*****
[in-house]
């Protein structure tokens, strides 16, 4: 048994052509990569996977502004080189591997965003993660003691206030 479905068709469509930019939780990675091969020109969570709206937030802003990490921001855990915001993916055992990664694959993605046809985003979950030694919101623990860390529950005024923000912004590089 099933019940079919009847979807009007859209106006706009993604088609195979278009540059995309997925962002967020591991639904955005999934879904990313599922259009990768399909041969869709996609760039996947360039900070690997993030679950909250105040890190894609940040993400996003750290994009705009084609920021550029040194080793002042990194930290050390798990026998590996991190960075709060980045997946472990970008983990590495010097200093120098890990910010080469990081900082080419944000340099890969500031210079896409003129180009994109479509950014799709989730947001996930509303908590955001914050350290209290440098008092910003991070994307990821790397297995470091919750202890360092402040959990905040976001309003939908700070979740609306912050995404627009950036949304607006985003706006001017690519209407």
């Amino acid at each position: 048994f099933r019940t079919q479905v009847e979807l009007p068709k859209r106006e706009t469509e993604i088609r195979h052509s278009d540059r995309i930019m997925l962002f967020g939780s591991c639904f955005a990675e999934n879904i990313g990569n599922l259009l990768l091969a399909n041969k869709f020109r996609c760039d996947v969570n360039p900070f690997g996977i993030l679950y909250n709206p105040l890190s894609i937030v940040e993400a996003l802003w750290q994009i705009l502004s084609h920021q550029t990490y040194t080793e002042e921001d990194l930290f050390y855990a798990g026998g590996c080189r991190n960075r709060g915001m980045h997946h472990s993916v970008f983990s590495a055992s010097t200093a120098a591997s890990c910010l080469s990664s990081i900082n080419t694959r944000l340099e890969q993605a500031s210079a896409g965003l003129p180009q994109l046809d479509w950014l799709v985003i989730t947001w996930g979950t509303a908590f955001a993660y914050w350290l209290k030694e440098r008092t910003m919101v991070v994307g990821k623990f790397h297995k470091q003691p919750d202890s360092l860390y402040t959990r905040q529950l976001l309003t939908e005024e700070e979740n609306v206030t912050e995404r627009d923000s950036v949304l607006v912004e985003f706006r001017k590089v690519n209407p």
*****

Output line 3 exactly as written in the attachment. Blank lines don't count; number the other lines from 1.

């Amino acid at each position: 048994f099933r019940t079919q479905v009847e979807l009007p068709k859209r106006e706009t469509e993604i088609r195979h052509s278009d540059r995309i930019m997925l962002f967020g939780s591991c639904f955005a990675e999934n879904i990313g990569n599922l259009l990768l091969a399909n041969k869709f020109r996609c760039d996947v969570n360039p900070f690997g996977i993030l679950y909250n709206p105040l890190s894609i937030v940040e993400a996003l802003w750290q994009i705009l502004s084609h920021q550029t990490y040194t080793e002042e921001d990194l930290f050390y855990a798990g026998g590996c080189r991190n960075r709060g915001m980045h997946h472990s993916v970008f983990s590495a055992s010097t200093a120098a591997s890990c910010l080469s990664s990081i900082n080419t694959r944000l340099e890969q993605a500031s210079a896409g965003l003129p180009q994109l046809d479509w950014l799709v985003i989730t947001w996930g979950t509303a908590f955001a993660y914050w350290l209290k030694e440098r008092t910003m919101v991070v994307g990821k623990f790397h297995k470091q003691p919750d202890s360092l860390y402040t959990r905040q529950l976001l309003t939908e005024e700070e979740n609306v206030t912050e995404r627009d923000s950036v949304l607006v912004e985003f706006r001017k590089v690519n209407p």